• I think we'll take the morning break now. We'll adjourn until 12 o'clock.

  • [Break taken at 11.30 a.m.]

  • [Upon resuming at 12.00 p.m.]

  • Now, before the break, Mr Taylor, we were looking in detail at the testimony of this witness regarding a trip he allegedly took to Monrovia in February 1998, accompanied by Mosquito, whilst the ECOMOG intervention is in progress. Do you follow?

  • Now I'll pick up where I left off:

    "Q. So you said that when you got to the house then -

    that, well, first of all, you also have referred to a

    location that you contacted the front line from, Base 1.

    Where was Base 1 located?

    A. Base 1 was at Benjamin's house. It was at Benjamin's

    house that Base 1 was. It was a radio station that was

    called Base 1.

    Q. And can you describe this radio station? Well, when

    you saw it, was this the first time you had seen it?

    A. That was the first time. It was a VHF radio set. It

    was in one of the rooms at Benjamin Yeaten's back yard in

    Benjamin's compound. That was where it was. There was a

    radio set with stationery and the radio set was a Yaesu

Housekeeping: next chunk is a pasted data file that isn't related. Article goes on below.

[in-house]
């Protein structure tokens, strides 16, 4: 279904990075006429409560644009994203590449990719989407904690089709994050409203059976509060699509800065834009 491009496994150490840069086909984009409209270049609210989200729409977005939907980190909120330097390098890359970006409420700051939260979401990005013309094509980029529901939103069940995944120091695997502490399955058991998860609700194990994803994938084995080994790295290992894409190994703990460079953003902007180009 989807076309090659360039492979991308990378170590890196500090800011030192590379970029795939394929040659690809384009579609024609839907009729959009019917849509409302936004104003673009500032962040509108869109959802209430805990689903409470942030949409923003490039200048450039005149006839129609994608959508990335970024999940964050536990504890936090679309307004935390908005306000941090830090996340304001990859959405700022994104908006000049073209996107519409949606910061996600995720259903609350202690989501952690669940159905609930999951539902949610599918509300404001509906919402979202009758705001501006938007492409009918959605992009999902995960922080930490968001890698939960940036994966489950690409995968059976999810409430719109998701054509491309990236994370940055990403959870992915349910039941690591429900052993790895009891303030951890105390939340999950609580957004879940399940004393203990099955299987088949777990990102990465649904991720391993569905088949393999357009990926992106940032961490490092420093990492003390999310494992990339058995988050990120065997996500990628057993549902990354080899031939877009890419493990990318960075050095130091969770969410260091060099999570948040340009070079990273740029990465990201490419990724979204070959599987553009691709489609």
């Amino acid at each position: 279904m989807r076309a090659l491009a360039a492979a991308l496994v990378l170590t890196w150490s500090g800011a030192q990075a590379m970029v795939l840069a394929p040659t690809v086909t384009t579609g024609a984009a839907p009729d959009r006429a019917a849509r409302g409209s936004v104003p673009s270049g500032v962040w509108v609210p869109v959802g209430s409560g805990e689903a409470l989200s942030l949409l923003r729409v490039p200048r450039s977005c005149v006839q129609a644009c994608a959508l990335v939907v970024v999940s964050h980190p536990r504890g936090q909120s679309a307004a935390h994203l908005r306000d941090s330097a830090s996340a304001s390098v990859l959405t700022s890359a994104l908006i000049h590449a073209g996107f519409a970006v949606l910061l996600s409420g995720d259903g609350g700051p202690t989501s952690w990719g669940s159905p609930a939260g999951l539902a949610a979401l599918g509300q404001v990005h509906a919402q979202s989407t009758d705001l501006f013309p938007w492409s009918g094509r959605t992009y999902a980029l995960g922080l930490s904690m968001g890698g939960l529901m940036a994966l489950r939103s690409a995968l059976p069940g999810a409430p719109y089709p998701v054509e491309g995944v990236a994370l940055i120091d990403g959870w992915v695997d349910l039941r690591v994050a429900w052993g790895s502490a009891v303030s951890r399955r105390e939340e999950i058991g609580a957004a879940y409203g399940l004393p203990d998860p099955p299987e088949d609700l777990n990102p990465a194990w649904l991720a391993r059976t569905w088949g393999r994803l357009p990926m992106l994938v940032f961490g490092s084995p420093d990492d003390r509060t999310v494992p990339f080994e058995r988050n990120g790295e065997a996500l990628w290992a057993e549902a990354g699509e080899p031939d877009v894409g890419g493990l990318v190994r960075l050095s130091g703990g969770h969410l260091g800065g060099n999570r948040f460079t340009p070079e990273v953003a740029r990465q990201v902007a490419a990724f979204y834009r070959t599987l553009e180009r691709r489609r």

radio set.

    Q. Now, you said that Sam Bockarie, Jungle, Rashid and

    Benjamin Yeaten went off somewhere that day and you

    remained. Is that correct?

    A. Yes.

    Q. So when you say you remained, you remained where?

    A. I remained in the radio room at Benjamin's house.

    Q. Do you know where those four individuals went?

    A. Well, they told me they were going to meet with the

    Papay directly. Master told me that. I mean Mosquito. He

    told me that they were going to see the President. At that

    time it was Mr Taylor.

    Q. Now you yourself, you have also, who was in the radio

    room, who was in Base 1, who was there besides yourself?

    A. That morning - that particular morning I was in the

    radio room with Sunlight. I was in the radio room with

    Sunlight that particular morning.